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|Cinema Signal: Character study of crime in a package of rising drama and lives at stake.||MOBILE version ||
"A Most Violent Year"
All he wants is a fair shot. That's far-sighted businessman/entrepreneur Abel Morales (Oscar Isaac, "Inside Llewin Davis") in the New York City of 1981. Labeled "A Most Violent Year" for the record-breaking level of crime that pervaded the city at the time, writer-director J.C. Chandor cuts out a small slice of it as it affects one decent man's ambitions and a wife with a big stake in making it happen.
Violence is set by the circumstances and, what there is of it, is relatively tame compared to the showy kind that's a hallmark in crime drama. Overturned trucks careen out of control and the chase near the end can't be beat or forgotten, but this is no "Fast and Furious" gravity-defier.
Morales, an immigrant in the big city, has a plan that is based on an opportunitgy to acquire a choice commercial property strategically located on the waterfront which would allow him to grow his bulk fuel delivery business for the heating industry. For this, in a standard real estate escrow deal, he puts down a large deposit which he will lose if he doesn't come up with the balance in 30 days. The clock is ticking.
But, the move has alerted a nest of viciousness and, suddenly, Abel's trucks are being high-jacked, drivers attacked, employees beaten up and hospitalized. And, by whom? The attackers, when caught, claim they don't "work for" but, rather, do their destruction as criminal freelancers on contract. Abel is the victim of someone who wants to deny him the future he's smart enough to be aiming for.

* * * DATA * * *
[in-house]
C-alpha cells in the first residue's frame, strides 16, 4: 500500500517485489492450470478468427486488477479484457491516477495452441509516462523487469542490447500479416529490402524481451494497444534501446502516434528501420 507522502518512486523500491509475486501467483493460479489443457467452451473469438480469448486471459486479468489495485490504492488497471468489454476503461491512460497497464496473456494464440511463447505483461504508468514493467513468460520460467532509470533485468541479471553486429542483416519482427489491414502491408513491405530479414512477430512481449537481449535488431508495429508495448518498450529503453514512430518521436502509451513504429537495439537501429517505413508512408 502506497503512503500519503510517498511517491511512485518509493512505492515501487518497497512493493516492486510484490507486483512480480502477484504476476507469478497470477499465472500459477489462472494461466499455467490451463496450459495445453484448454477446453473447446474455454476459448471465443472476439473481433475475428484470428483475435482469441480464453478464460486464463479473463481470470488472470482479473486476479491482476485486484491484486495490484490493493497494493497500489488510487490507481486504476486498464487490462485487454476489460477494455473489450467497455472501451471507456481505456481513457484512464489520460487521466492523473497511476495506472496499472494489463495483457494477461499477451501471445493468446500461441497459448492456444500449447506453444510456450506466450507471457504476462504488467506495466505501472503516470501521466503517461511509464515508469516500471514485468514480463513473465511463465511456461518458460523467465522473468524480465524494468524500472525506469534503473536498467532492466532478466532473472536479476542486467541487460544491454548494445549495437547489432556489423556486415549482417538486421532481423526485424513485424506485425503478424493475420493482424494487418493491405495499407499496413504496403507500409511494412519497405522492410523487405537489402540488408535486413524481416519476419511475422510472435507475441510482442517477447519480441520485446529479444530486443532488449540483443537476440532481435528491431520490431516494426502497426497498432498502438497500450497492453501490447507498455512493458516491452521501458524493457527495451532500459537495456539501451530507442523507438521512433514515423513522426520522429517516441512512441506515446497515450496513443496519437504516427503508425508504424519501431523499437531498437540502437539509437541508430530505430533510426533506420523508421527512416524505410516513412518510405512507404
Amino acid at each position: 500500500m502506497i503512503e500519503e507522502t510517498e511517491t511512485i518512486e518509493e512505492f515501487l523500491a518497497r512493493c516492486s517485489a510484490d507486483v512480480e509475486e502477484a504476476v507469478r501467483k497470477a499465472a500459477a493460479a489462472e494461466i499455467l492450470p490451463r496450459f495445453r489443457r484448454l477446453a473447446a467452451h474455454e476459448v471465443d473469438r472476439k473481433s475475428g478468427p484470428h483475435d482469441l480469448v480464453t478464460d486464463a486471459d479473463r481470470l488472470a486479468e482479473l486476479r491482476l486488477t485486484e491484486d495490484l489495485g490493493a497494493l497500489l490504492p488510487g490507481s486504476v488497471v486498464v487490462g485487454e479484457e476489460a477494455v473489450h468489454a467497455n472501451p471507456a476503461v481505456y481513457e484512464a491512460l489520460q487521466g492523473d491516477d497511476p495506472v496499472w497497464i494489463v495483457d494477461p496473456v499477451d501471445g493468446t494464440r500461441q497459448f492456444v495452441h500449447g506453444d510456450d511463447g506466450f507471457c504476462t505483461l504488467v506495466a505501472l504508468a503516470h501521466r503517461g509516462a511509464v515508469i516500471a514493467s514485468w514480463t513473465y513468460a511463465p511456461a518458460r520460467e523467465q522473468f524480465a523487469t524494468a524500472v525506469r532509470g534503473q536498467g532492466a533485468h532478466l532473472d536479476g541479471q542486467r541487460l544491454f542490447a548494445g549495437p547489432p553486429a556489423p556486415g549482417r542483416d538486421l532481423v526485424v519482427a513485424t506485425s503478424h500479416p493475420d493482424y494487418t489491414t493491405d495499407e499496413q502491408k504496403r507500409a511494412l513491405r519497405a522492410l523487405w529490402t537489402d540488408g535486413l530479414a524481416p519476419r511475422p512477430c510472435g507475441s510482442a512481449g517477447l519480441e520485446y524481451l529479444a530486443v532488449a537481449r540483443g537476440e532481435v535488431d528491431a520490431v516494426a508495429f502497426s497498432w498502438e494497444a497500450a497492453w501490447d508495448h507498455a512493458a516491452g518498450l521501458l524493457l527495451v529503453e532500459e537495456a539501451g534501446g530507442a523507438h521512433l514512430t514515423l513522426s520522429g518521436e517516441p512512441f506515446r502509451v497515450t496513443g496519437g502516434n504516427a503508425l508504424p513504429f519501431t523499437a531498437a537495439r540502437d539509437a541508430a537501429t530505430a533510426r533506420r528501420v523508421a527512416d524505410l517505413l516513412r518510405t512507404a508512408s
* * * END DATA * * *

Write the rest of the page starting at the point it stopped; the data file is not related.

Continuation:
The agony of missing his payment by this wearing down of his resources by destruction of his property shows a man of deep intelligence and stalwart determination coping with evil. Angry, frustrated, it affects him, his wife Anna (Jessica Chastain, "Zero Dark Thirty") (whose gangster father made the business his wedding gift), and their marriage.
As they see their dreams recede with every attack, they fly into rages, with accusations poisoning the atmosphere even more (with the versatile Chastain quite up to the acting demands).
Guns enter the scenario when a robber attempts to break-in to the Morales's home in the middle of the night. The act is thwarted by Abel's courage in trying to capture the thief. His fearlessness in the face of injustice will be tested again.
Supporting roles include a colorful set of characters in the group of property sellers, the business competitors and, in a brilliant turn, Albert Brooks as Morales' sophic and wily attorney upon whom he depends for Solomonic advice in the face of growing disaster, Andrew Walsh. David Oyelowo is an urgency provider as demanding district attorney Lawrence.
Chandor's drama is first rate and, judging by his previous film, "All Is Lost," he's a patient and meticulous storyteller. It's seen in the many moments of Morales' silent reaction to the train of attacks against him and his business. Who is his enemy? He stands, silently, to contemplate the degree of his victimization, and its motive, peering into the abyss of defeat, maintaining dignity, dressed in a camel's hair overcoat that becomes a steady symbolic icon. Someone is bent on destroying any chance he might have of success. As the tension is funneled toward a knockout crash ending we ask, is there a path of defiance?.
Chandor continuously raises the stakes on that question, capturing our sympathies and commanding our engagement. He gives us the enjoyment of penetrating character insight and expression without compromise or exaggeration.
If the film finds a big enough audience to discover and appreciate an excellent adult drama, it may well bring accolades and stardom to the Isaac brand.